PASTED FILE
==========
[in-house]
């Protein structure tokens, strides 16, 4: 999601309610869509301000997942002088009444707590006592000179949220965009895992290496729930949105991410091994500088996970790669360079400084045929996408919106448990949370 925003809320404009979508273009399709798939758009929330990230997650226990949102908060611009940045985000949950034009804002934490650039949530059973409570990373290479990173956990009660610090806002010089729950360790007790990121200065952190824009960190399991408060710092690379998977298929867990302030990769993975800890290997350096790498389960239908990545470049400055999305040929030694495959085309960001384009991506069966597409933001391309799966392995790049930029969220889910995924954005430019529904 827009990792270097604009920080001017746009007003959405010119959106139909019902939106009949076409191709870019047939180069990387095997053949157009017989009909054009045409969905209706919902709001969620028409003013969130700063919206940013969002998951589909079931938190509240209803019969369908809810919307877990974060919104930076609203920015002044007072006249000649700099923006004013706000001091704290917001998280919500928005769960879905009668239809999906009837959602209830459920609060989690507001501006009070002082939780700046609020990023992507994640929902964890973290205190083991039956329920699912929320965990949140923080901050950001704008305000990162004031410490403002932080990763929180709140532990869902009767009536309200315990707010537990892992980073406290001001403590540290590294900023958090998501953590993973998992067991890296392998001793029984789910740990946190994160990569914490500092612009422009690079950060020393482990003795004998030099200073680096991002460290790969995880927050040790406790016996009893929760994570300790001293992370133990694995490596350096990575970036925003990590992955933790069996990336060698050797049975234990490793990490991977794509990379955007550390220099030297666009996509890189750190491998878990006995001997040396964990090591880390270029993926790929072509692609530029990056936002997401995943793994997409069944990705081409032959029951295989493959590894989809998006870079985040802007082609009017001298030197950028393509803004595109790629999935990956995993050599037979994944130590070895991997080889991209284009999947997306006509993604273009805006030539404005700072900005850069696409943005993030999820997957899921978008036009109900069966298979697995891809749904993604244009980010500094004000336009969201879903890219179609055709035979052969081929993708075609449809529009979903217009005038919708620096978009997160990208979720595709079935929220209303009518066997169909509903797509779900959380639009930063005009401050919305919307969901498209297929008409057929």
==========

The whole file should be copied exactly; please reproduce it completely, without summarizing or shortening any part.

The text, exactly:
[in-house]
């Protein structure tokens, strides 16, 4: 999601309610869509301000997942002088009444707590006592000179949220965009895992290496729930949105991410091994500088996970790669360079400084045929996408919106448990949370 925003809320404009979508273009399709798939758009929330990230997650226990949102908060611009940045985000949950034009804002934490650039949530059973409570990373290479990173956990009660610090806002010089729950360790007790990121200065952190824009960190399991408060710092690379998977298929867990302030990769993975800890290997350096790498389960239908990545470049400055999305040929030694495959085309960001384009991506069966597409933001391309799966392995790049930029969220889910995924954005430019529904 827009990792270097604009920080001017746009007003959405010119959106139909019902939106009949076409191709870019047939180069990387095997053949157009017989009909054009045409969905209706919902709001969620028409003013969130700063919206940013969002998951589909079931938190509240209803019969369908809810919307877990974060919104930076609203920015002044007072006249000649700099923006004013706000001091704290917001998280919500928005769960879905009668239809999906009837959602209830459920609060989690507001501006009070002082939780700046609020990023992507994640929902964890973290205190083991039956329920699912929320965990949140923080901050950001704008305000990162004031410490403002932080990763929180709140532990869902009767009536309200315990707010537990892992980073406290001001403590540290590294900023958090998501953590993973998992067991890296392998001793029984789910740990946190994160990569914490500092612009422009690079950060020393482990003795004998030099200073680096991002460290790969995880927050040790406790016996009893929760994570300790001293992370133990694995490596350096990575970036925003990590992955933790069996990336060698050797049975234990490793990490991977794509990379955007550390220099030297666009996509890189750190491998878990006995001997040396964990090591880390270029993926790929072509692609530029990056936002997401995943793994997409069944990705081409032959029951295989493959590894989809998006870079985040802007082609009017001298030197950028393509803004595109790629999935990956995993050599037979994944130590070895991997080889991209284009999947997306006509993604273009805006030539404005700072900005850069696409943005993030999820997957899921978008036009109900069966298979697995891809749904993604244009980010500094004000336009969201879903890219179609055709035979052969081929993708075609449809529009979903217009005038919708620096978009997160990208979720595709079935929220209303009518066997169909509903797509779900959380639009930063005009401050919305919307969901498209297929008409057929």